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Test for safety - train for proficiency

AEA will help you develop genuine language proficiency in English.

English learning advice from Aviation English Asia. Article written by Michael Egerton

In this article I'm going to show you how you can improve your ability to paraphrase.  Paraphrasing is the ability to express someone else's ideas in your own words.  It is an essential skill for pilots and controllers, as there may be times when you need to communicate with other non-native speakers who don't know (or can't recognise) the words that you are trying to use. Therefore you should improve not just your own vocabulary, but learn how to communicate information clearly using other words and structures. 

It's an effective way of checking, confirming and clarifying information.  Communication strategies like this will contribute to making aviation safer.

aviation english paraphrasing

Paraphrasing requires several skills:

  • Good listening comprehension
  • the ability to understand the main points of a message
  • the ability to understand  why the speaker/writer expressed himself this way
  • the ability to express the same ideas in more concise terms without changing the meaning

This means that you need to develop the ability to use the context to understand the new vocabulary that you hear, while ignoring the parts that are not relevant to the main points. Pay attention to key words/phrases, tense and factual information. You can practice paraphrasing/summarising by picking out the key words/phrases in the text and expressing the way they are related to each other.

Practice paraphrasing while reading

In aviation you will probably be more concerned with improving your listening rather than reading, but nevertheless you can improve your paraphrasing skills by reading a varied range of text. When you read an article first skim read it to understand what the article is about and what the writer is trying to say.  You should be able to guess the meaning of words that you don't know from the context.  Then consider:

  • What are the main points?
  • What is the key information?
  • What information is not useful?
  • What questions does the article answer or raise?

You can then change the structure of the article to be clearer and easier to understand.  If there are uncommon words you can describe them using different words.  If the word represents something physical, eg a foreign object left on the runway, you can consider it's shape, size and dimensions or even the material it is made of.  If the word represents something abstract eg "aerodynamics", consider the situations in which the idea occurs.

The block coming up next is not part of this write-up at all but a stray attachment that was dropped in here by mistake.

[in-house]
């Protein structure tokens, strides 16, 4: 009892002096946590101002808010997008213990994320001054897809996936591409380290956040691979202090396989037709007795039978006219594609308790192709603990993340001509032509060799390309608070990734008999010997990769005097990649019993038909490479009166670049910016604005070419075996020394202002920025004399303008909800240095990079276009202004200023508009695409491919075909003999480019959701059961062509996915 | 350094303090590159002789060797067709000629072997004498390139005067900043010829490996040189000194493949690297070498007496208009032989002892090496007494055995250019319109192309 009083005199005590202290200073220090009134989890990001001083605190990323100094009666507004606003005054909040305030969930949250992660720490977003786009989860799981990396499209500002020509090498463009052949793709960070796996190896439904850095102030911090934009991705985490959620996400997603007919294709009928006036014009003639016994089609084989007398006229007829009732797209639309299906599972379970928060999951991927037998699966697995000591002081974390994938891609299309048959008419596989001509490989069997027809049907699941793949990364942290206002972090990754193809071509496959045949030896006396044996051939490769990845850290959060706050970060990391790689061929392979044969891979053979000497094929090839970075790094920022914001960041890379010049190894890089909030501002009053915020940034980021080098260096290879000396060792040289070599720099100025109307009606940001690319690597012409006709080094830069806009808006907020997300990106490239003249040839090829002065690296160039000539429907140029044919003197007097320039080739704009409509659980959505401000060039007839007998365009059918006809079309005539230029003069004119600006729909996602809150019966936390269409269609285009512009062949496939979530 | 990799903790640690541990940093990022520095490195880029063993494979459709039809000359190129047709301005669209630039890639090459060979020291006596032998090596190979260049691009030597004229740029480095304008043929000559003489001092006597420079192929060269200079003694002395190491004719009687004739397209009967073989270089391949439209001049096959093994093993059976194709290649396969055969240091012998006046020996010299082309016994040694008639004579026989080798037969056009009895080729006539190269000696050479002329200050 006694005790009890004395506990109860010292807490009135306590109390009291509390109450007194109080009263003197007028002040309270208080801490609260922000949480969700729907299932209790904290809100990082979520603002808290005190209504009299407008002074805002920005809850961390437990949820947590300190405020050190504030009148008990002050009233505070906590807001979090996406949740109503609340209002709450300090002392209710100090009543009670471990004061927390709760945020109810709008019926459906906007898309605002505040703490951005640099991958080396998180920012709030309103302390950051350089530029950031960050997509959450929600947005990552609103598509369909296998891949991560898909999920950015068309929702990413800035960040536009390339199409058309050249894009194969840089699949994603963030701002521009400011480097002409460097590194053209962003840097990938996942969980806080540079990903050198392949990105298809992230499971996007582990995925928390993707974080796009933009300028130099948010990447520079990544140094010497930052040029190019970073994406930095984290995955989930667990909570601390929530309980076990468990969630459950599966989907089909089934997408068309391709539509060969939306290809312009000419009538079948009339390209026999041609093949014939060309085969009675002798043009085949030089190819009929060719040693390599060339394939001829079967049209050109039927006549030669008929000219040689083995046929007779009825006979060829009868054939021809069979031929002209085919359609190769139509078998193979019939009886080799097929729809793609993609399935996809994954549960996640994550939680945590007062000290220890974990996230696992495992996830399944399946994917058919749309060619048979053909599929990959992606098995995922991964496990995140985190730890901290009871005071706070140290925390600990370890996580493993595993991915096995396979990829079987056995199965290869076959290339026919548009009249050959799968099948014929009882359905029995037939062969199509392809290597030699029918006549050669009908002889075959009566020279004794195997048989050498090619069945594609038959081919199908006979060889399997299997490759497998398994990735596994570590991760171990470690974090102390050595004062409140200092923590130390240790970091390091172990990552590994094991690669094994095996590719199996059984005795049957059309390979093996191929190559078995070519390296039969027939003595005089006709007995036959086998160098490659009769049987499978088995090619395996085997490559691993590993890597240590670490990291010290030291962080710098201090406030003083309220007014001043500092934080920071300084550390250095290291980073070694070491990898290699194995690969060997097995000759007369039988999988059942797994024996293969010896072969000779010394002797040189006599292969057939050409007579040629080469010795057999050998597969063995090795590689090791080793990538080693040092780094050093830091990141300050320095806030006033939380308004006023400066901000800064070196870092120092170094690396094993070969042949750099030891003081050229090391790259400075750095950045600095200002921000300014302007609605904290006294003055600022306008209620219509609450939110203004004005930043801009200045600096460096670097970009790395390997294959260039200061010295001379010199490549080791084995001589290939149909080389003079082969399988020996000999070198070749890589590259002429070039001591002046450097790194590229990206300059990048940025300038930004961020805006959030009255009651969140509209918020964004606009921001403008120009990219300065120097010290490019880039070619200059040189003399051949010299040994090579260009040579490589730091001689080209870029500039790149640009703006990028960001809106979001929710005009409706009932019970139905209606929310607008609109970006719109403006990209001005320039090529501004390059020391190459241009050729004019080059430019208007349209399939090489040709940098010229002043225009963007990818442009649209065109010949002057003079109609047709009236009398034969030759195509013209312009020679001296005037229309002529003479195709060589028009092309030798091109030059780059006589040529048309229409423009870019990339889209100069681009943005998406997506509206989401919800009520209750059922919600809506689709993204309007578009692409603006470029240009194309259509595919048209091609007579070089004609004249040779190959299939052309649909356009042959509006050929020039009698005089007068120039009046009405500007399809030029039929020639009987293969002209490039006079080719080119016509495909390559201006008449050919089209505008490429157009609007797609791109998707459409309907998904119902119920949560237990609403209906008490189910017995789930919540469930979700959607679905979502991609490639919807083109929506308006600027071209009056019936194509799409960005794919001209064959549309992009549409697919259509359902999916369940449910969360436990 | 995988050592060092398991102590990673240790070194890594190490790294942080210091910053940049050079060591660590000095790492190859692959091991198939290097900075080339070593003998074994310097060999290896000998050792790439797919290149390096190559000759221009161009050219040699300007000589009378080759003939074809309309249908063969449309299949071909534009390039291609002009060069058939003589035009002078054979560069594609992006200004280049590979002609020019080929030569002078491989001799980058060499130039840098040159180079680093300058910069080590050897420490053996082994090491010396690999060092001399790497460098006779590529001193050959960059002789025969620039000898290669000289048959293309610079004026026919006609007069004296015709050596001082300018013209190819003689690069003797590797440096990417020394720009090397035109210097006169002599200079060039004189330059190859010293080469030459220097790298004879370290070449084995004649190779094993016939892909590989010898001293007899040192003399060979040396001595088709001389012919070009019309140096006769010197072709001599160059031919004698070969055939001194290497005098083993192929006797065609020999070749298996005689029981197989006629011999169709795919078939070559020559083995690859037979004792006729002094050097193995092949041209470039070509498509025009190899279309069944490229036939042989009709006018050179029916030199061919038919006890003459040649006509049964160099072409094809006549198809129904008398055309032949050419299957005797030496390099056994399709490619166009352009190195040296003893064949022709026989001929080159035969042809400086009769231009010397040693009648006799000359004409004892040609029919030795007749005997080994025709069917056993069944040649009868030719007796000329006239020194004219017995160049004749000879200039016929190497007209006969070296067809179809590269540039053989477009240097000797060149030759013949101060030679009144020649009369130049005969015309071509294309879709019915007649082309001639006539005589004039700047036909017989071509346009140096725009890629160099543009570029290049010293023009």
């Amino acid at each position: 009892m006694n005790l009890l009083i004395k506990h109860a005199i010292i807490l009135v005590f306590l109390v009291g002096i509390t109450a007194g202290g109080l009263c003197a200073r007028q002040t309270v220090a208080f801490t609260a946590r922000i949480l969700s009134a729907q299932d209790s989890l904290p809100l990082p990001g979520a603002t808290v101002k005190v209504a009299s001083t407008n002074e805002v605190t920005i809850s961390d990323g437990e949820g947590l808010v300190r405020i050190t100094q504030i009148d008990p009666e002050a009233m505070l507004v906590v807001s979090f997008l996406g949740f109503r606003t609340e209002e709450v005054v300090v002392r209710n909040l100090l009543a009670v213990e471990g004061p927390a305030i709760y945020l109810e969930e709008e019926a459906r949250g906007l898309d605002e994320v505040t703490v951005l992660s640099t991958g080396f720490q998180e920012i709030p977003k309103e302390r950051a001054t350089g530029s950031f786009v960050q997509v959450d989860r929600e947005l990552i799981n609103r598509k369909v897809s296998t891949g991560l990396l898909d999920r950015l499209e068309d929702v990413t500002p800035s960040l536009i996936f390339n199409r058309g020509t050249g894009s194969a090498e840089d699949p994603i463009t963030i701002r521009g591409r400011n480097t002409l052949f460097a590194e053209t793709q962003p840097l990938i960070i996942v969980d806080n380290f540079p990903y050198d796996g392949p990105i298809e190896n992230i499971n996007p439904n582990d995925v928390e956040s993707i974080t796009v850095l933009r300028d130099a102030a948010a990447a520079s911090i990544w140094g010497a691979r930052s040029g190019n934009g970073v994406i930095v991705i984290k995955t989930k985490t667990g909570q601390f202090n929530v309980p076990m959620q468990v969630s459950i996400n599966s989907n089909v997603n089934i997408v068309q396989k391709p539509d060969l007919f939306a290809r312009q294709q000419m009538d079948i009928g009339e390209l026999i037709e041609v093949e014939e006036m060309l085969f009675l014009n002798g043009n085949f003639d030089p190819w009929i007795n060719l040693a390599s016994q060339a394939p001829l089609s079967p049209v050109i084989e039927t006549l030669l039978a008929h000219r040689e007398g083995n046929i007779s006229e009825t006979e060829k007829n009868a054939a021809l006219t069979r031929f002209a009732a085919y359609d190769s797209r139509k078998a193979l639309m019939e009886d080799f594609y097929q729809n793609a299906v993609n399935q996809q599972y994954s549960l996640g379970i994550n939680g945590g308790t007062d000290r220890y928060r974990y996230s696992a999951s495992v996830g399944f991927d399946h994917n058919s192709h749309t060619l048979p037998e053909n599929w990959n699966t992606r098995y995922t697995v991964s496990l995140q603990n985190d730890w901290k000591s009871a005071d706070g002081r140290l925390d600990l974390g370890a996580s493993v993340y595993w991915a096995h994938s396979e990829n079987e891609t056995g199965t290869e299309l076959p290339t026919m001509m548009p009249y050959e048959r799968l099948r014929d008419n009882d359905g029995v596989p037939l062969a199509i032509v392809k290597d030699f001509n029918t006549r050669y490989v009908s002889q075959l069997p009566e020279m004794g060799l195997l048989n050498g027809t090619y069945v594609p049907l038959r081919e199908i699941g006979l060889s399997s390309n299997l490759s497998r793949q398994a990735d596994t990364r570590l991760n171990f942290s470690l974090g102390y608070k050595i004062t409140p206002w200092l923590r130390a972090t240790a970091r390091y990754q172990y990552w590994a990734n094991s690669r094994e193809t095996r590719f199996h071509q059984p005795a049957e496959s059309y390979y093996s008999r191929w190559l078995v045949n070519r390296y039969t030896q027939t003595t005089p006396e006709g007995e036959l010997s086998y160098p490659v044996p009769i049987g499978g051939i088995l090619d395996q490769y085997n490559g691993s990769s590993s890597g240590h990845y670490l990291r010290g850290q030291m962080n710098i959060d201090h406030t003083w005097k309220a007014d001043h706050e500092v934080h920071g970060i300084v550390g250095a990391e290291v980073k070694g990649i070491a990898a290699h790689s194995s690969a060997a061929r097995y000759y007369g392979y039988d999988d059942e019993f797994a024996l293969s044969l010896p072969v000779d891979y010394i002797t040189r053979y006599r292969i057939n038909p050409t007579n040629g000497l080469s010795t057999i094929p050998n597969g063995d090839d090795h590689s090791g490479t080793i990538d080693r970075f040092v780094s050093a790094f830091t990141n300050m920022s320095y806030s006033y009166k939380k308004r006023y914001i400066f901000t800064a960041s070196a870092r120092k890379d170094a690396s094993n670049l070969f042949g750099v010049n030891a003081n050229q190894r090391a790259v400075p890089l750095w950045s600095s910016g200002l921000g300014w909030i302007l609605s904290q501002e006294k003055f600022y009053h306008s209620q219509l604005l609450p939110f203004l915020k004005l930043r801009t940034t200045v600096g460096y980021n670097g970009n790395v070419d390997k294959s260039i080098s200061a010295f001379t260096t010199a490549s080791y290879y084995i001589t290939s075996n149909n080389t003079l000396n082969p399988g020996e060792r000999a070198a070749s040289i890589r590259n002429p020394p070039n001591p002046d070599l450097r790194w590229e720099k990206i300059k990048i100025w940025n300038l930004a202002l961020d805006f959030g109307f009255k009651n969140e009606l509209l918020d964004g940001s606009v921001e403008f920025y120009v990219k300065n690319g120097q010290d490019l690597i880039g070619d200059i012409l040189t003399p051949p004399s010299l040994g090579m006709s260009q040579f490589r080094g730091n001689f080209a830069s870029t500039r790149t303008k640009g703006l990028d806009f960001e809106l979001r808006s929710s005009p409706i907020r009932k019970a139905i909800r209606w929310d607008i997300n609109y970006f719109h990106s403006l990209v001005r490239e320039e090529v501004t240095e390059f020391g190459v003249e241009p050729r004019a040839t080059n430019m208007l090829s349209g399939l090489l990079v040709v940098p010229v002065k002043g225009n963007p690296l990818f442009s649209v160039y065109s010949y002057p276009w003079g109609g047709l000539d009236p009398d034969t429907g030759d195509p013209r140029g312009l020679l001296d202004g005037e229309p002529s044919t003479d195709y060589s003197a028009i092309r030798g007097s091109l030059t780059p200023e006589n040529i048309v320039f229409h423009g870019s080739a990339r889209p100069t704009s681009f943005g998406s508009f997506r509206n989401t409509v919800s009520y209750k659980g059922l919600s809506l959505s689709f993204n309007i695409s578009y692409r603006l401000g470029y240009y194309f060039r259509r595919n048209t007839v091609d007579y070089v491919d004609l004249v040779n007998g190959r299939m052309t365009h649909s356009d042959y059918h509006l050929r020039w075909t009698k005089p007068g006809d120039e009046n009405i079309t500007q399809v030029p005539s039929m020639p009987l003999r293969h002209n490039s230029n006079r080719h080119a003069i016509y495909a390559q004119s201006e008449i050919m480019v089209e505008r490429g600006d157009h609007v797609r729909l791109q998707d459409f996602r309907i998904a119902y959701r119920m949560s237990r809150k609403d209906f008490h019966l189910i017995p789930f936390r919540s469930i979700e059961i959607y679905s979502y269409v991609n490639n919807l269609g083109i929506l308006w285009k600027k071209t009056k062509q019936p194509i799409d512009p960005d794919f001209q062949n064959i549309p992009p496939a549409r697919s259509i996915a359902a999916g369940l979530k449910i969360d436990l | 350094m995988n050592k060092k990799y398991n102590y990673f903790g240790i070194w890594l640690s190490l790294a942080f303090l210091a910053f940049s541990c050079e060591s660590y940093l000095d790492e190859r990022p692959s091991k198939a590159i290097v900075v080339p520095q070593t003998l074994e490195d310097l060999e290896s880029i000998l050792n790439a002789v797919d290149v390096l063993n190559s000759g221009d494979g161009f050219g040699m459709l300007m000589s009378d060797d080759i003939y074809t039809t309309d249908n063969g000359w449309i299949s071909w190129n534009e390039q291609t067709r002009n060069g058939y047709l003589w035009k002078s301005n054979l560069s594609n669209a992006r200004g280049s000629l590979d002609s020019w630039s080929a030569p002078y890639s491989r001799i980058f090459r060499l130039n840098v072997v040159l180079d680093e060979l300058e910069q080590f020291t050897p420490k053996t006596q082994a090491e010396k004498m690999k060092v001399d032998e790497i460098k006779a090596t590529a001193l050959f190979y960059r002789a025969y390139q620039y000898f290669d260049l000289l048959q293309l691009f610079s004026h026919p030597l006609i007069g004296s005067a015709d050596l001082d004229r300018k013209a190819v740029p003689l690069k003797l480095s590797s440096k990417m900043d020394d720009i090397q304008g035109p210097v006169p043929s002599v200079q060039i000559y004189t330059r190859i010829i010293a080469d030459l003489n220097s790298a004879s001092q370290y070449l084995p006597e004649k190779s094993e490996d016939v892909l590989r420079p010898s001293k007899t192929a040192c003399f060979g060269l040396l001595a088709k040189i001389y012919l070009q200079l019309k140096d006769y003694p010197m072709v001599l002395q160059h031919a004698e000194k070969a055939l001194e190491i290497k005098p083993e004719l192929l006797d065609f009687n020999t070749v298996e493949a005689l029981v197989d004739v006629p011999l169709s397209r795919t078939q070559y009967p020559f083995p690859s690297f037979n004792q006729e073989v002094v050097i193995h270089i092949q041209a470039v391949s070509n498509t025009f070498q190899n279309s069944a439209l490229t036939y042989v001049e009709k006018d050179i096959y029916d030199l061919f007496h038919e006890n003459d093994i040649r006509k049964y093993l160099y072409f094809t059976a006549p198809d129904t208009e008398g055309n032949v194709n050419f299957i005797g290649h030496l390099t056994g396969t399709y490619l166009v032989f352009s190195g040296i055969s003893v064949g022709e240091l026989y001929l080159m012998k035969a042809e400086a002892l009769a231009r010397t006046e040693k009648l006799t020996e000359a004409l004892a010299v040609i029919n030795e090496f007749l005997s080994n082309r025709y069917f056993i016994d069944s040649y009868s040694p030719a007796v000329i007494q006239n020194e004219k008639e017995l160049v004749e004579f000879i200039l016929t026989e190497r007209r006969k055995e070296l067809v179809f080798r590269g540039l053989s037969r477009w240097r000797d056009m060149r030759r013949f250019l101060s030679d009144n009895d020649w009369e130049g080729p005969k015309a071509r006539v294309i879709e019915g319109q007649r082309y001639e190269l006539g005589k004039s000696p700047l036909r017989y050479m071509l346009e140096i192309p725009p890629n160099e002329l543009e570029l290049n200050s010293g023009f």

Exercise:

Paraphrase the following passage:

As mankind advanced further and further, throughout history there were lots of trials and designs for flying machines.    In order to establish flying, mankind looked at the only available example of flying: namely birds.  Thus, everyone was trying to copy the designs of the birds to design a flying machine that paralleled their development: The Ornithopter.  In essence, an ornithopter was a machine that had birdlike wings and a place for the operator to be attached.  The operator would flap his arms and the wings of the ornithopter would be flapped also.  In essence, mankind would fly by simulating the flapping of the bird's wings.  However, since the principles of aerodynamics were not yet discovered, no one was aware of the ratio of the wing to muscle power and thus all of these projects and attempts were doomed to fail. It should be easy to state the important information within a few sentences.  It's easy to see which information can be discarded.

Exercise:

  • Explain what an ornihopter is without using the word "birds".
  • Explain why ornihopters were not successful without using the words "aerodynamics", "flapping" or "power".

Practice paraphrasing in aviation

Watch the following video. https://youtu.be/-3yPm_guBFM

  • Do you think that the controllers were surprised to hear of that object on the taxiway?
  • How do you think it got there?
  • What other words sound similar or could easily be misheard?
  • How would you describe that object if you weren't able to communicate clearly on the radio due to interference?

What to do next

For feedback and more information about Aviation English Asia’s courses please visit http://aviationenglish.com. If you haven’t already please join the Aviation English mailing list for special offers and details of courses in your area.

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Hong Kong

Aviation English Asia has been offering part time and full time courses in Hong Kong since 2009.

All courses are available in Hong Kong. Check the schedule above for details.

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Aviation English Asia has been offering part time courses in Vietnam since 2014.

All courses are available in Vietnam - typically every 8 weeks, or by special arrangement.

Taiwan

ICAO Aviation English, English for Aircraft Maintenance Engineers, Technicians and Mechanics, and English for Flight Attendants are available in Taipei, Tainan and Kaosiung.

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